Performance Skills 2 (9712.5)
|Available teaching periods||Delivery mode||Location|
|View teaching periods|| On-Campus
|| South Bank, QLD
|0.125||3||Faculty Of Arts And Design|
|Discipline||Study level||HECS Bands|
|School Of Arts And Communications||Level 1 - Undergraduate Introductory Unit|| Band 2 2021 (Commenced After 1 Jan 2021)
Band 2 2021 (Commenced Before 1 Jan 2021)
The students will continue to develop their understanding of fundamental concepts of acting as theorised by Stanislavsky and other related practitioners through practical and written work.
The students will continue to explore and develop a free voice and vocal flexibility by performing a wide variety of texts and will extend their understanding of different voice training methodologies.
The students will continue physical performance training to condition and strengthen the body. They will be introduced to the theory and philosophy of specific training methodologies.
This subject will also focus on developing communication skills in academic and creative contexts.
Learning outcomesOn successful completion of this unit, students will be able to:
1. Employ acting, vocal and physical training techniques at a developed basic level;
2. Apply learned vocal technique when speaking and when performing a variety of dramatic and literary texts;
3. Employ acting techniques specifically to a range of theatrical texts and begin to explore dramatic theorists; and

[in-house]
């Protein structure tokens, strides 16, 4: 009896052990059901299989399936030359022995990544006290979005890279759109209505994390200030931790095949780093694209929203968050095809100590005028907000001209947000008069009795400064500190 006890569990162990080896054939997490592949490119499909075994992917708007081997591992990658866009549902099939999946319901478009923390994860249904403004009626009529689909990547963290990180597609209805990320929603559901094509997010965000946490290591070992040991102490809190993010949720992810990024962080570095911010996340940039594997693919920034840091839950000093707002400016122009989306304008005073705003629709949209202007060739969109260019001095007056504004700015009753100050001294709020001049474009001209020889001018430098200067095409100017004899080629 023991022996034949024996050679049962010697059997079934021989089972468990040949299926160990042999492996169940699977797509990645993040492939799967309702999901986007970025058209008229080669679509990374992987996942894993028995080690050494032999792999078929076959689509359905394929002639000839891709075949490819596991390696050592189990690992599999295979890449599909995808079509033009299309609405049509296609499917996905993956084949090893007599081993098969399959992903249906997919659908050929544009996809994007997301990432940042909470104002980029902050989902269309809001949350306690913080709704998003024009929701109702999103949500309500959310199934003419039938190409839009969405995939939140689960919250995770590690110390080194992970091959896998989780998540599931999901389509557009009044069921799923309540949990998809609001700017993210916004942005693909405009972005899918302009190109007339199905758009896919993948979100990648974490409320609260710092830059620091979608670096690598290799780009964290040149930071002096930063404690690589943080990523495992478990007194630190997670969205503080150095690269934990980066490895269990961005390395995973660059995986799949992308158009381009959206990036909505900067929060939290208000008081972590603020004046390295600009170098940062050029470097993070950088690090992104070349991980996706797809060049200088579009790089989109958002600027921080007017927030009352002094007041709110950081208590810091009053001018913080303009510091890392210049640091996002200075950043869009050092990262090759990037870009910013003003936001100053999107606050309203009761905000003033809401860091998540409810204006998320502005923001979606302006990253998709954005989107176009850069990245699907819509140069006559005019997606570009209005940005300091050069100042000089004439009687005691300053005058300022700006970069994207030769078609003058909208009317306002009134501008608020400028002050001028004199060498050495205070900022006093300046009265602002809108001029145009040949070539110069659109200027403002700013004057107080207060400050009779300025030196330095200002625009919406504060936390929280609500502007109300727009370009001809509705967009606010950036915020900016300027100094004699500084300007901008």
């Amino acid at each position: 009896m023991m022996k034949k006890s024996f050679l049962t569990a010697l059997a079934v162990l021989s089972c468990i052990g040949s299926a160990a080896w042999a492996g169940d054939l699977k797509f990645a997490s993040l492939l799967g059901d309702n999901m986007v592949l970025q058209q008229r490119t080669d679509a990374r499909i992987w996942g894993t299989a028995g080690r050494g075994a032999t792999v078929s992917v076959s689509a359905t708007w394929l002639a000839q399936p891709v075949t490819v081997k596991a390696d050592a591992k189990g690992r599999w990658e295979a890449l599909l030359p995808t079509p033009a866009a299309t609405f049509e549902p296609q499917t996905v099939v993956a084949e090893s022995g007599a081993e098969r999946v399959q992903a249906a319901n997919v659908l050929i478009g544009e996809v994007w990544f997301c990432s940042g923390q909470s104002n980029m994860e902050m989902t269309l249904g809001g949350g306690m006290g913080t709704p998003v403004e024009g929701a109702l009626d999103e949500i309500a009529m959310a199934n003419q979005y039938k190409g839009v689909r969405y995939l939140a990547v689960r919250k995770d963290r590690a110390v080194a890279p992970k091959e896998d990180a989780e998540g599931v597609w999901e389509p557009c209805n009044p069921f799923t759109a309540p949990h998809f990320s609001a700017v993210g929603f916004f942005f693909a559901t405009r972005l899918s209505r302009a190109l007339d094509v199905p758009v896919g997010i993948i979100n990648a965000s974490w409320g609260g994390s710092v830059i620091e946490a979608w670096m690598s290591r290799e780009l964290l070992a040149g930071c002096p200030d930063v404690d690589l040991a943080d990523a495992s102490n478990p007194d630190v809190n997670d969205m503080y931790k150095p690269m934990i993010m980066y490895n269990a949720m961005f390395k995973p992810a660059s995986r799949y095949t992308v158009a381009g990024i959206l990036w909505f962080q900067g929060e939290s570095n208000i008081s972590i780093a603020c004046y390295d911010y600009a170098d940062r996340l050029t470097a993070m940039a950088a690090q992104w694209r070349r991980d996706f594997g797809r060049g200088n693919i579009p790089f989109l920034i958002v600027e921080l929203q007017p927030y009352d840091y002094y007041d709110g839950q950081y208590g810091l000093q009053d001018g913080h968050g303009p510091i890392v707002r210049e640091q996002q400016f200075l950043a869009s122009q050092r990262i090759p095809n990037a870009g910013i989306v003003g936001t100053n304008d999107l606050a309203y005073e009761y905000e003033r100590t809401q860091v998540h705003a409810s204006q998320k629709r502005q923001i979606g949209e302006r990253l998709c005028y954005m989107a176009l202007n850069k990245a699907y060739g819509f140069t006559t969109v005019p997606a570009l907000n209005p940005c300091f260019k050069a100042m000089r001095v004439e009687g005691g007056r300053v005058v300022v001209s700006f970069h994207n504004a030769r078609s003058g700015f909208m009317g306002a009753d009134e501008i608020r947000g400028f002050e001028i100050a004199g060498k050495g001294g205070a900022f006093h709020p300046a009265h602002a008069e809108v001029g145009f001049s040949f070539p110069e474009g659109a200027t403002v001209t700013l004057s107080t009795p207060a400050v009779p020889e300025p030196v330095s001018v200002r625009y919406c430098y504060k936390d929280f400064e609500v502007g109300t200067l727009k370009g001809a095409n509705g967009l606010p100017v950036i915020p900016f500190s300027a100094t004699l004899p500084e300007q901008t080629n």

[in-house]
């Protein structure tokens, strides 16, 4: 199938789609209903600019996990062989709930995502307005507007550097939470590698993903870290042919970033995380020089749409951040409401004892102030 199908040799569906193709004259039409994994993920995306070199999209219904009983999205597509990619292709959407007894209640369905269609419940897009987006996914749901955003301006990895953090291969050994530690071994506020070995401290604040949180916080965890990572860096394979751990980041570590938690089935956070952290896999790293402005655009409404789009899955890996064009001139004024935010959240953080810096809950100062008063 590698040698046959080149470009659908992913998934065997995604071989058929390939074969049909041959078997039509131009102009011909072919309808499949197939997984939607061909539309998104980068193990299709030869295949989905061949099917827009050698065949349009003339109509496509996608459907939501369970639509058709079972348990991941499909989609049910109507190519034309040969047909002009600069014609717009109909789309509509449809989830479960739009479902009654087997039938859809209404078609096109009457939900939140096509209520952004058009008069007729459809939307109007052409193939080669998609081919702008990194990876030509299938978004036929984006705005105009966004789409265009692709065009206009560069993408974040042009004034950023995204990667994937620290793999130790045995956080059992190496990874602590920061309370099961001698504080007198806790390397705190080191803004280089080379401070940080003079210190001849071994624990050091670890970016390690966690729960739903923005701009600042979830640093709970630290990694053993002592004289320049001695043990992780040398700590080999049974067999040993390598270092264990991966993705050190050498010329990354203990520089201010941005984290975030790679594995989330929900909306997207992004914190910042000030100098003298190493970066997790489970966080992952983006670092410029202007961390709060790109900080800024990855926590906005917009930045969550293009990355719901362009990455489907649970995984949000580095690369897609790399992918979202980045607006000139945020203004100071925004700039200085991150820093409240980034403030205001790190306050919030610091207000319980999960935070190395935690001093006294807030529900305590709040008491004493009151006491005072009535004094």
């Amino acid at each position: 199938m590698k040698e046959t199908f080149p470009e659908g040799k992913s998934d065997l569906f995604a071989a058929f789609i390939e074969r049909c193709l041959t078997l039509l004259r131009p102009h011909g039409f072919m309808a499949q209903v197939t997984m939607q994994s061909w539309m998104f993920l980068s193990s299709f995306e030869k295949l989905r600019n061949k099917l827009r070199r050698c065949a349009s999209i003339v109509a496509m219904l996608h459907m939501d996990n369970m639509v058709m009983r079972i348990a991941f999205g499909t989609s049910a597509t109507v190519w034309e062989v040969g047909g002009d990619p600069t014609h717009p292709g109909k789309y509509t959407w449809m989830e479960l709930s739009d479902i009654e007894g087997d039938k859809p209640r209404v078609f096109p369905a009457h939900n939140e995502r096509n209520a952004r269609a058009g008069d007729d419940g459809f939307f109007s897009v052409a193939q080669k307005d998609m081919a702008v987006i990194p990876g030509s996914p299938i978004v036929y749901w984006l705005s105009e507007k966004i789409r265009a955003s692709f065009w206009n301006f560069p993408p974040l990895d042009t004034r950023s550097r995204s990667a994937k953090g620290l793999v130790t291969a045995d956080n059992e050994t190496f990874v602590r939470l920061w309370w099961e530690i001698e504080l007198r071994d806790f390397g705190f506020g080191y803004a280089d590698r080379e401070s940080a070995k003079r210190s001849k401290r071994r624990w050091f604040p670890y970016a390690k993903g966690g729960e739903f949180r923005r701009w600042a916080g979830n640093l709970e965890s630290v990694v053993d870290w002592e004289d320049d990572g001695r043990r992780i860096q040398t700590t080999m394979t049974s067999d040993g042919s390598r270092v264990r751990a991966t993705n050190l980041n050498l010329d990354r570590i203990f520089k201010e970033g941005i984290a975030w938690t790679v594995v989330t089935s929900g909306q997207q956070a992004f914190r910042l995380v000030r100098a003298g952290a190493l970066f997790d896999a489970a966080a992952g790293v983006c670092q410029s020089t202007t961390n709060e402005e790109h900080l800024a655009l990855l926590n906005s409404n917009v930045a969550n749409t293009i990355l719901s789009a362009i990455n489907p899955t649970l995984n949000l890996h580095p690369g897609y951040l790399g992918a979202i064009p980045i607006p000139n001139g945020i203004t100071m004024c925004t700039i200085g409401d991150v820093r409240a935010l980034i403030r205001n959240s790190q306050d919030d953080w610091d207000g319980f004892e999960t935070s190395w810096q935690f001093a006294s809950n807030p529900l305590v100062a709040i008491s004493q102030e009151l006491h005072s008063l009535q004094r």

4. Apply communication skills in an academic/creative context.
Graduate attributes1. UC graduates are professional - communicate effectively
1. UC graduates are professional - display initiative and drive, and use their organisation skills to plan and manage their workload
1. UC graduates are professional - employ up-to-date and relevant knowledge and skills
1. UC graduates are professional - take pride in their professional and personal integrity
1. UC graduates are professional - use creativity, critical thinking, analysis and research skills to solve theoretical and real-world problems
1. UC graduates are professional - work collaboratively as part of a team, negotiate, and resolve conflict
2. UC graduates are global citizens - adopt an informed and balanced approach across professional and international boundaries
2. UC graduates are global citizens - behave ethically and sustainably in their professional and personal lives
2. UC graduates are global citizens - communicate effectively in diverse cultural and social settings
2. UC graduates are global citizens - make creative use of technology in their learning and professional lives
2. UC graduates are global citizens - think globally about issues in their profession
2. UC graduates are global citizens - understand issues in their profession from the perspective of other cultures
3. UC graduates are lifelong learners - adapt to complexity, ambiguity and change by being flexible and keen to engage with new ideas
3. UC graduates are lifelong learners - be self-aware
3. UC graduates are lifelong learners - evaluate and adopt new technology
3. UC graduates are lifelong learners - reflect on their own practice, updating and adapting their knowledge and skills for continual professional and academic development
Prerequisites9711 Performance Skills 1 AND 9717 Production Theatre Skills
|Year||Location||Teaching period||Teaching start date||Delivery mode||Unit convener|
|2023||South Bank, QLD||Semester 2||31 July 2023||On-Campus||Ms Lisa O'Neill|
|2024||South Bank, QLD||Semester 2||29 July 2024||On-Campus||Ms Lisa O'Neill|